Discover The Geopark
The Marlbank is an area on the northern, lower slopes of Cuilcagh Mountain that offers some of the most picturesque and evocative landscapes in the Marble Arch Caves Global Geopark. Marl is a word often used by geologists for the type of dark-coloured limestone, which has given rise to this spectacular countryside.
Time: Approx 1.5 hours
Click Marlbank to download a map of this route.
The start and finish point for the Marlbank route is the Marble Arch Caves Visitor Centre. Take a guided tour of the showcave, explore the Visitor Centre or simply avail of the facilities!
Cuilcagh Mountain Park was opened in 1998 by Fermanagh District Council on the northern slopes of Cuilcagh Mountain. It provides some of the best hill walking access in the entire Geopark and at 665m high, Cuilcagh is the highest point in Fermanagh and Cavan. With a patchwork of landscapes the Cuilcagh Mountain park is rich in geology, flora and fauna, archaeology and folklore, and much of the area is protected under international, European and national legislation.
3. Crossmurrin and Killykeegan National Nature Reserve
The Crossmurrin and Killykeegan National Nature Reserve is representative of the most extensive area of limestone grassland in Northern Ireland. The thin soils covering the limestone bedrock in this area support a rich variety of colourful herbs and plants including pink thyme, blue harebell and yellow bird’s-foot trefoil as well as insects such as the common blue and peacock butterflies. Although there is no public access to Crossmurrin, there is parking and a short 600m circular trail at Killykeegan where you can see fine examples of limestone pavement and glacial erratics, archaeological features, and historical farming features. There is also a small exhibition of local history on site in a restored cottage.
4. Marlbank Viewpoint
The view over Lough MacNean Lower from the Marlbank is exceptional on a clear day. The MacNean Valley is now occupied by two lakes, joined together by a small river that separates the border villages of Belcoo (County Fermanagh) and Blacklion (County Cavan). The valley itself was formed over 13,000 years ago when huge ice sheets up to 800 metres thick, would have scoured out the present valley shape as they slowly carved their way across the landscape.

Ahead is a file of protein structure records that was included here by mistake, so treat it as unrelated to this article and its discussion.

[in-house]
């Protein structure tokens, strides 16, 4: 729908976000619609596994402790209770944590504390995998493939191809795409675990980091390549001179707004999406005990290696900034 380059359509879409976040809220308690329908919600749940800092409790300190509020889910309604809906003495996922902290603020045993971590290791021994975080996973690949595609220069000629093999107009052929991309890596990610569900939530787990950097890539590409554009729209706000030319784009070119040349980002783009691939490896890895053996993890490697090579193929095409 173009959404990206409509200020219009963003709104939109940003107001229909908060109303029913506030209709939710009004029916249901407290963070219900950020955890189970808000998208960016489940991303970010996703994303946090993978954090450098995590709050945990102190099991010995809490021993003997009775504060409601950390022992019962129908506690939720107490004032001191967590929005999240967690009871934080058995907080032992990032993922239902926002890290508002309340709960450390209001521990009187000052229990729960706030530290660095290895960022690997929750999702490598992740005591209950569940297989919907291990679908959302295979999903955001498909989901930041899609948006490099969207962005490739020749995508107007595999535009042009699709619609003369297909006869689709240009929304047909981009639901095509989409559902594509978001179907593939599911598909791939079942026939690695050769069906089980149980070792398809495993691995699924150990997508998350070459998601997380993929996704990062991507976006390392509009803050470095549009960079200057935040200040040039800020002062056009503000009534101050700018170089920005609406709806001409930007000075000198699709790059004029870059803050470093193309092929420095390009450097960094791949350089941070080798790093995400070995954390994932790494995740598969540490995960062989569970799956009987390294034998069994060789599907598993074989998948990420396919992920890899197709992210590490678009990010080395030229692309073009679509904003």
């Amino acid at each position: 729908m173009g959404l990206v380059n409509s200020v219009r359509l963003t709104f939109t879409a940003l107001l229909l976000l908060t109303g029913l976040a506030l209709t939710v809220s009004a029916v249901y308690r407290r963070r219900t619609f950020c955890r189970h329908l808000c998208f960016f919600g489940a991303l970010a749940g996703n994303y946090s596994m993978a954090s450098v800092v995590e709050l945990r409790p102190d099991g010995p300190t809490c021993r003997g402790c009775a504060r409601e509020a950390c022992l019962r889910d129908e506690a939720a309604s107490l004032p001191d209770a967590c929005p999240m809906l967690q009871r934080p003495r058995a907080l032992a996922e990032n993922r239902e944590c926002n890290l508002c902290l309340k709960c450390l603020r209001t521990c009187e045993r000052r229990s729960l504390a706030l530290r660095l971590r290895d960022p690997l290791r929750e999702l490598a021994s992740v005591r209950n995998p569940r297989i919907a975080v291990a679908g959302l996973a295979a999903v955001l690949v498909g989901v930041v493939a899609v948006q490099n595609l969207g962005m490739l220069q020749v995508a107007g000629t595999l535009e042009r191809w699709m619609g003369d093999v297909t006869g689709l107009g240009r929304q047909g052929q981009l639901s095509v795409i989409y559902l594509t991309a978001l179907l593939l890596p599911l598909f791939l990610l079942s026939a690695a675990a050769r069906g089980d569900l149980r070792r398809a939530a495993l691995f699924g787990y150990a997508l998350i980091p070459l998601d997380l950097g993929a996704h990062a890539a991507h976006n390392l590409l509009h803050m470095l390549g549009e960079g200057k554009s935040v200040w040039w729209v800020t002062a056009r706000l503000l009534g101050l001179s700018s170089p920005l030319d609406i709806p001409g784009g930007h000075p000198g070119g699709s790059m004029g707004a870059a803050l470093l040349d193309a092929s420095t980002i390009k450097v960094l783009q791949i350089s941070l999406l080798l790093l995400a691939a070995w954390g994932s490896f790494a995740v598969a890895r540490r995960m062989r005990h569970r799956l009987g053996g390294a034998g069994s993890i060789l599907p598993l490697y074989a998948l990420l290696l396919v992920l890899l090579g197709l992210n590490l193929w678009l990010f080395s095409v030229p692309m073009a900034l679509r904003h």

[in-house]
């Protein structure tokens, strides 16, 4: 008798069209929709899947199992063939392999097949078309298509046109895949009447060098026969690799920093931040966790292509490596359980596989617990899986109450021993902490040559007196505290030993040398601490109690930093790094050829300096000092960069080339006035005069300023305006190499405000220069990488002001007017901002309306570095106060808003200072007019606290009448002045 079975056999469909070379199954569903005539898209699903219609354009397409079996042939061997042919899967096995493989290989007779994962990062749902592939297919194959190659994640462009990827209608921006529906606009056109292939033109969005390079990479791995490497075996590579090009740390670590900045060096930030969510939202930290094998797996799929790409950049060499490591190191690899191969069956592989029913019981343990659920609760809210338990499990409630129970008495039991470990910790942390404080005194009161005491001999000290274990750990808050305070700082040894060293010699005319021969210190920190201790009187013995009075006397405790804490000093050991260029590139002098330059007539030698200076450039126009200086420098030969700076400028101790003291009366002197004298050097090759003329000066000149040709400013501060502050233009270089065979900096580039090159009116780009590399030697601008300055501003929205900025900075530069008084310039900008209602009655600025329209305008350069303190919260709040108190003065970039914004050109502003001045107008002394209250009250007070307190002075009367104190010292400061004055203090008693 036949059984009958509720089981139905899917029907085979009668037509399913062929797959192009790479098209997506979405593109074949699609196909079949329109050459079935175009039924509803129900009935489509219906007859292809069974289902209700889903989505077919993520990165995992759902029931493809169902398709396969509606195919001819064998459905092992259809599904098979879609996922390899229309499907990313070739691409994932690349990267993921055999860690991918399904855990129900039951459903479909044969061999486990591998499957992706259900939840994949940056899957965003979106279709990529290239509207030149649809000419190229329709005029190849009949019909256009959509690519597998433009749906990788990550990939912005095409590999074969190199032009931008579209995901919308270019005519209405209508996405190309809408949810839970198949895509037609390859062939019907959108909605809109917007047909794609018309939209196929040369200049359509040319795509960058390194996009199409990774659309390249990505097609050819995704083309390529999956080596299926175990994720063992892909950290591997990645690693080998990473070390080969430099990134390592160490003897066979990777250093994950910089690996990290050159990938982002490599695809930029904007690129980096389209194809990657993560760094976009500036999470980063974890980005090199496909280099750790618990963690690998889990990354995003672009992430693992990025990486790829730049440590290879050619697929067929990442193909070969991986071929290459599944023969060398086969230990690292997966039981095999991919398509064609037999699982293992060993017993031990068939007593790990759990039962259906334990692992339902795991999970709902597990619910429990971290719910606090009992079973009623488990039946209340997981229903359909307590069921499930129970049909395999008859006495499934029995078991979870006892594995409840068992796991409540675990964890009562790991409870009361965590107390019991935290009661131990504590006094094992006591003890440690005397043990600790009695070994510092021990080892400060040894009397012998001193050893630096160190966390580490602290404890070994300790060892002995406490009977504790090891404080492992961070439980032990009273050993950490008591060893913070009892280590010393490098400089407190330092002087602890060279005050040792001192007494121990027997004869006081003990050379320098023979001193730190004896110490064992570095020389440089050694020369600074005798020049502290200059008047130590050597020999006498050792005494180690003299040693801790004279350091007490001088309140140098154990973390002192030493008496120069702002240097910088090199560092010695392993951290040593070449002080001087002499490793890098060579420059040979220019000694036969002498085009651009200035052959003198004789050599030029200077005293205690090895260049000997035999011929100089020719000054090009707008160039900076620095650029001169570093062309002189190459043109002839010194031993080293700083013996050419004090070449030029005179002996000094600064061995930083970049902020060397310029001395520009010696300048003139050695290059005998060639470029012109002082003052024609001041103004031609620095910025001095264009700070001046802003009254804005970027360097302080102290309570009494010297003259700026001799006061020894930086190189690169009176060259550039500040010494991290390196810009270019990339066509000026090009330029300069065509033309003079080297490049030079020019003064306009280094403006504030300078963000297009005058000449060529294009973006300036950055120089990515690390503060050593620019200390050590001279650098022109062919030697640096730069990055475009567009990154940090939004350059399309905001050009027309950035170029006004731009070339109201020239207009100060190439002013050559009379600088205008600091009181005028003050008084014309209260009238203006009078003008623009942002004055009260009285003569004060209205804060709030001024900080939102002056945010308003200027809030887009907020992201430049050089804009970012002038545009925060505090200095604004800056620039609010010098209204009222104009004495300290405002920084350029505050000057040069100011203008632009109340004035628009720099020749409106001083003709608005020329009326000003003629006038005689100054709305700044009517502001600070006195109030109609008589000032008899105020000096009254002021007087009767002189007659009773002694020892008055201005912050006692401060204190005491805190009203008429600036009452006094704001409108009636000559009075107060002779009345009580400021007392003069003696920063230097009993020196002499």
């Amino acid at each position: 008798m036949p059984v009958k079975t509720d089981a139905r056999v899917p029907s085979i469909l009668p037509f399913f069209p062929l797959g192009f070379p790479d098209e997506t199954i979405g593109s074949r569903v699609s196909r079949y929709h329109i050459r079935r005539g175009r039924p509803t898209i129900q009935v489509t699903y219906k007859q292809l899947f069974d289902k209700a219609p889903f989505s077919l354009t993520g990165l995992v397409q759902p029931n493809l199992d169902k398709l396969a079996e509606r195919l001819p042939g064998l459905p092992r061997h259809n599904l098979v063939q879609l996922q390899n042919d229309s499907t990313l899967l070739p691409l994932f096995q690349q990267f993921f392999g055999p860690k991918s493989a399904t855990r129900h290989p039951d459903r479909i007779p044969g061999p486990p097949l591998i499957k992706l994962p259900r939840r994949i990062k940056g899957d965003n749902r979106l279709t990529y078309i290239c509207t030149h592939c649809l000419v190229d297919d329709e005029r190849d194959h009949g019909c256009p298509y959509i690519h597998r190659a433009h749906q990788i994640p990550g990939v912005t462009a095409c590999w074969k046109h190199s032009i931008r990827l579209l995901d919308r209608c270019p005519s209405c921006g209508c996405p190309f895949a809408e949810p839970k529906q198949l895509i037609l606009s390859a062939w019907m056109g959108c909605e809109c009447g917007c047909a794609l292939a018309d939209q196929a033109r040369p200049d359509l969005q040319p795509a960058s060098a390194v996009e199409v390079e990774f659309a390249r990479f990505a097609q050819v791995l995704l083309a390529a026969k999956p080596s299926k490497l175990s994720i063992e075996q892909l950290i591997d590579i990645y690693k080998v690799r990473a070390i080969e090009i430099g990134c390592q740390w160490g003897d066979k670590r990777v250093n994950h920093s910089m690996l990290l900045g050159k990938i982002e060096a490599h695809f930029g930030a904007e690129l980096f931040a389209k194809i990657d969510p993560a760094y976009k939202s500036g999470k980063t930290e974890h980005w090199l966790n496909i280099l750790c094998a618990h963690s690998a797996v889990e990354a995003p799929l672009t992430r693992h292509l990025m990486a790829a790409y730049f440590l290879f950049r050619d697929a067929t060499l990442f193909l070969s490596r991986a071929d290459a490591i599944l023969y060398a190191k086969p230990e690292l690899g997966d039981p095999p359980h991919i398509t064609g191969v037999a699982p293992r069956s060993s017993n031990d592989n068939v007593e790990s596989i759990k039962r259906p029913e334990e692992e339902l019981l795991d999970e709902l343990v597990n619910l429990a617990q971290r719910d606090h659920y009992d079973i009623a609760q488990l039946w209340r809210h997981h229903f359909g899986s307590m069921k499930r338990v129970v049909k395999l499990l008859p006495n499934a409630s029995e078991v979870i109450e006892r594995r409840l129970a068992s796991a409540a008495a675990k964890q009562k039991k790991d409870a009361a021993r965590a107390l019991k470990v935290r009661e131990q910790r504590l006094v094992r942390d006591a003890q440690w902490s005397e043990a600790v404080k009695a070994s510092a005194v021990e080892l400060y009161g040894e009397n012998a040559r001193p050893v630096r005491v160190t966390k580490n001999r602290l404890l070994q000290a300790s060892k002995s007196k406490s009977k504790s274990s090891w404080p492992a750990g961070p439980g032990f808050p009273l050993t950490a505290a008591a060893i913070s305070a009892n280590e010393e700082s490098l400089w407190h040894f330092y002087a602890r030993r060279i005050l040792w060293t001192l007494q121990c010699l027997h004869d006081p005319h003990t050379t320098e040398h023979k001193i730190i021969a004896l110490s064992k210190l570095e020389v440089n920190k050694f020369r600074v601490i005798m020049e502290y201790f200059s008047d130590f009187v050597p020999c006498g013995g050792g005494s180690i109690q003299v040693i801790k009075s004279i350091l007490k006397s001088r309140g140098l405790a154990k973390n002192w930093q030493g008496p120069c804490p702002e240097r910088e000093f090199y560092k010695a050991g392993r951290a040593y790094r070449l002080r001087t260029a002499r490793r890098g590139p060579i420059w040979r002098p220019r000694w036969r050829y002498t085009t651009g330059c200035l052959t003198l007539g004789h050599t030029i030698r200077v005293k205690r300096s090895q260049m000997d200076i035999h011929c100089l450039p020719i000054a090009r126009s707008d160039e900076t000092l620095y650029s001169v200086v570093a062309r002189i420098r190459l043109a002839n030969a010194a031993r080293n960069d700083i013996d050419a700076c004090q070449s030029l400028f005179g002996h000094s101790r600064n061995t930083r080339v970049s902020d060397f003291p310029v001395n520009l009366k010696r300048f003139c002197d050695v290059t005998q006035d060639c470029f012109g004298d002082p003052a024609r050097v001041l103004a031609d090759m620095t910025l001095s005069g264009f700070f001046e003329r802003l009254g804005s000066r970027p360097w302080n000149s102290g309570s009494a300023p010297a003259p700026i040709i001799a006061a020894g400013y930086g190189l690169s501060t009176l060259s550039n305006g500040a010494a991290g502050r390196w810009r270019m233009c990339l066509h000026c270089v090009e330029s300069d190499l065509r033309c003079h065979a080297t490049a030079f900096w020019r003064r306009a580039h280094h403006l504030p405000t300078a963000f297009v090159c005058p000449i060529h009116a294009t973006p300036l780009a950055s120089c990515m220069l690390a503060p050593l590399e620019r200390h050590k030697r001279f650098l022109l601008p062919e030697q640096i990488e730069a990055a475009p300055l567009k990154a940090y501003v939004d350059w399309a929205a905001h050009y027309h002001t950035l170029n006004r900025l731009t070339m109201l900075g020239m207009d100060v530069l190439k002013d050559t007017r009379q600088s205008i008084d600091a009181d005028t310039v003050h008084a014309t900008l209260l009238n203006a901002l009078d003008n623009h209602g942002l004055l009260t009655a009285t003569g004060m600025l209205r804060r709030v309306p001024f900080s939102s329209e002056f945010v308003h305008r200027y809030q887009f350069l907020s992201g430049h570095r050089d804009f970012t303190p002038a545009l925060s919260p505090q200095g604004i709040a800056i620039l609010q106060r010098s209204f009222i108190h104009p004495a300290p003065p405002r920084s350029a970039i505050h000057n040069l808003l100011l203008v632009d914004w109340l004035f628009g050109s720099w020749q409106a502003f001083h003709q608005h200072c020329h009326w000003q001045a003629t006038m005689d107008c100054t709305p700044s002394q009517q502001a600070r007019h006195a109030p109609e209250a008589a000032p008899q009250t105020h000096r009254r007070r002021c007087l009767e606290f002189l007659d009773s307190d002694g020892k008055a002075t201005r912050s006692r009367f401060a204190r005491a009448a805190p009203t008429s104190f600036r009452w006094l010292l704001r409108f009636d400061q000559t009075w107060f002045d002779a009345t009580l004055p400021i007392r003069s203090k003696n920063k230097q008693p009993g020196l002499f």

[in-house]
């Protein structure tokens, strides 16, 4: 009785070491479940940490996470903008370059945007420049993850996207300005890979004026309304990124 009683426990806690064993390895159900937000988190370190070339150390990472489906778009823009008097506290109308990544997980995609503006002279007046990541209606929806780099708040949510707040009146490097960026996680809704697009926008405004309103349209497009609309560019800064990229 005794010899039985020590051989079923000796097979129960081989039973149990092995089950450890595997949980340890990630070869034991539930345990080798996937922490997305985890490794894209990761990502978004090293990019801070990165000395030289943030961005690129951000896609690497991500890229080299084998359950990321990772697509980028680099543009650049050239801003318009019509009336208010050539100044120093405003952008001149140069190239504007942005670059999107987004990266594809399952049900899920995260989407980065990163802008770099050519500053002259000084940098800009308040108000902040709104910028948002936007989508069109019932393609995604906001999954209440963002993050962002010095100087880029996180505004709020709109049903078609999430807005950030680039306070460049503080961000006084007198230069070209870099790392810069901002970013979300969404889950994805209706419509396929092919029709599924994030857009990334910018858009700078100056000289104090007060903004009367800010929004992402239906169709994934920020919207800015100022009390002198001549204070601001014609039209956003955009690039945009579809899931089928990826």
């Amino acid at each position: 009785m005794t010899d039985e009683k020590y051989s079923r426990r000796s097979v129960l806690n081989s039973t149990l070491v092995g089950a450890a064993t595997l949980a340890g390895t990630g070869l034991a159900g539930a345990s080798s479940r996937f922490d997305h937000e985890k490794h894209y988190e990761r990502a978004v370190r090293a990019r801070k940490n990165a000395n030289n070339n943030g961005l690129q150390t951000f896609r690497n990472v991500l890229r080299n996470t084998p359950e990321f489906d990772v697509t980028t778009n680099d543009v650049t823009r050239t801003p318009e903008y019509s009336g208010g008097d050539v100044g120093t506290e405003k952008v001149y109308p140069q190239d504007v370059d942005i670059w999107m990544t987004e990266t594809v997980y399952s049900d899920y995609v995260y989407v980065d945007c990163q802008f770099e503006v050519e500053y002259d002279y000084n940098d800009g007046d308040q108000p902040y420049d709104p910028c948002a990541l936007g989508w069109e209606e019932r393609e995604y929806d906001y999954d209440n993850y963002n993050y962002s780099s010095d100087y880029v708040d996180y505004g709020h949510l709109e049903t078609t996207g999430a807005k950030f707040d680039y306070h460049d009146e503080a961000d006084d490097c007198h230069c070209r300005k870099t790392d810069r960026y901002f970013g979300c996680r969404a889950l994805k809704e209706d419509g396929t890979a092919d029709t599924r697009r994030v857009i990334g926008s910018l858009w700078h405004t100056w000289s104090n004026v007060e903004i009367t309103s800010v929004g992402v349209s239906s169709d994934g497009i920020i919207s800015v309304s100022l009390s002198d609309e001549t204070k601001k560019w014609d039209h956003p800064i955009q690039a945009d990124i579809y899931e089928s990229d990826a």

5. Hanging Rock
The magnificent 50 metre high limestone cliff that makes up the Hanging Rock is a well-known landmark as you travel along the main road from Blacklion to Florencecourt. Part of the Hanging Rock and Rossaa Forest National Nature Reserve, the woodland at the bottom of the cliff is one of the finest ash woodlands in the country, supporting red squirrel and pine marten. The name Hanging Rock derives from a local legend stating that a rock dislodged from the cliff and fell onto a travelling salt seller beneath who was taking shelter there during a storm. The offending rock became known as the cloghoge or Salter’s Rock and can be seen clearly by the road side. The nearby Gortatole Outdoor Education Centre provides environmental education for schools from western parts of Northern Ireland.
6. Cladagh Glen
The narrow-steep sided gorge of the Cladagh Glen is one of the most picturesque sites in the whole Geopark as the Cladagh River re-emerges from its underground journey through the Marble Arch Caves. The woodland here is a long-established, predominantly ash woodland that is home to a vast array of flowering plants and herbs such as early purple orchid, bird’s nest orchid and bluebell. The walk from the Cladagh Bridge car park to the top of the Marble Arch Caves passes numerous outcrops of limestone and the Cascades cave rising where crystal clear water gushes down a natural staircase.
Numerous knoll-shaped hills can be seen as you travel along the Marlbank road to the Marble Arch Caves Visitor Centre. These hills are often referred to as reef-knolls but are more accurately known to geologists as mud-mounds, which formed as mounds of lime-rich mud, on the floor of a warm, tropical sea over 300 million years ago. The lime-rich mud hardened over millions of years to form limestone, one of the most common rocks in Ireland. In most other places limestone occurs as horizontal layers as opposed to the mounds that we see here. One of the mud-mounds, Gortmaconnell Rock, is reached after a short but steep walk from the roadside where a viewing platform allows panoramic views of Cuilcagh Mountain and the Marlbank.